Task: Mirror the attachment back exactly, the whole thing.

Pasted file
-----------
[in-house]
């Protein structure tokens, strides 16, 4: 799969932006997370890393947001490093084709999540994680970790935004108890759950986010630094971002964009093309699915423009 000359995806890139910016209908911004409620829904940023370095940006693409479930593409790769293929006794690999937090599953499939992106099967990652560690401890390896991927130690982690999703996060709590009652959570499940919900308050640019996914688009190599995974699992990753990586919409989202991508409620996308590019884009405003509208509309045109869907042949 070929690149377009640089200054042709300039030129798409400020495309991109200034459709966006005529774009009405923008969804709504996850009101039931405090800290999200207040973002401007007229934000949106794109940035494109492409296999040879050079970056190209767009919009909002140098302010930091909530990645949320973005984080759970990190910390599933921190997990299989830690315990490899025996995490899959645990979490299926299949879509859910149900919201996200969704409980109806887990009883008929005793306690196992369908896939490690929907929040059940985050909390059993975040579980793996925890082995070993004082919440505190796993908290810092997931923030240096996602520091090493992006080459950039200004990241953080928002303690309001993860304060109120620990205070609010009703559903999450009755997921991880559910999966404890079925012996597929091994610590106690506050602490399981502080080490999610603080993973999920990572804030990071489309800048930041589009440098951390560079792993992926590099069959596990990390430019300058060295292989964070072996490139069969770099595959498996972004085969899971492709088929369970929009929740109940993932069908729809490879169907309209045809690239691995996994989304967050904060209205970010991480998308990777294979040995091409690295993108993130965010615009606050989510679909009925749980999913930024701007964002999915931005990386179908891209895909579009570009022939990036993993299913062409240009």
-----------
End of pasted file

[in-house]
């Protein structure tokens, strides 16, 4: 799969932006997370890393947001490093084709999540994680970790935004108890759950986010630094971002964009093309699915423009 000359995806890139910016209908911004409620829904940023370095940006693409479930593409790769293929006794690999937090599953499939992106099967990652560690401890390896991927130690982690999703996060709590009652959570499940919900308050640019996914688009190599995974699992990753990586919409989202991508409620996308590019884009405003509208509309045109869907042949 070929690149377009640089200054042709300039030129798409400020495309991109200034459709966006005529774009009405923008969804709504996850009101039931405090800290999200207040973002401007007229934000949106794109940035494109492409296999040879050079970056190209767009919009909002140098302010930091909530990645949320973005984080759970990190910390599933921190997990299989830690315990490899025996995490899959645990979490299926299949879509859910149900919201996200969704409980109806887990009883008929005793306690196992369908896939490690929907929040059940985050909390059993975040579980793996925890082995070993004082919440505190796993908290810092997931923030240096996602520091090493992006080459950039200004990241953080928002303690309001993860304060109120620990205070609010009703559903999450009755997921991880559910999966404890079925012996597929091994610590106690506050602490399981502080080490999610603080993973999920990572804030990071489309800048930041589009440098951390560079792993992926590099069959596990990390430019300058060295292989964070072996490139069969770099595959498996972004085969899971492709088929369970929009929740109940993932069908729809490879169907309209045809690239691995996994989304967050904060209205970010991480998308990777294979040995091409690295993108993130965010615009606050989510679909009925749980999913930024701007964002999915931005990386179908891209895909579009570009022939990036993993299913062409240009």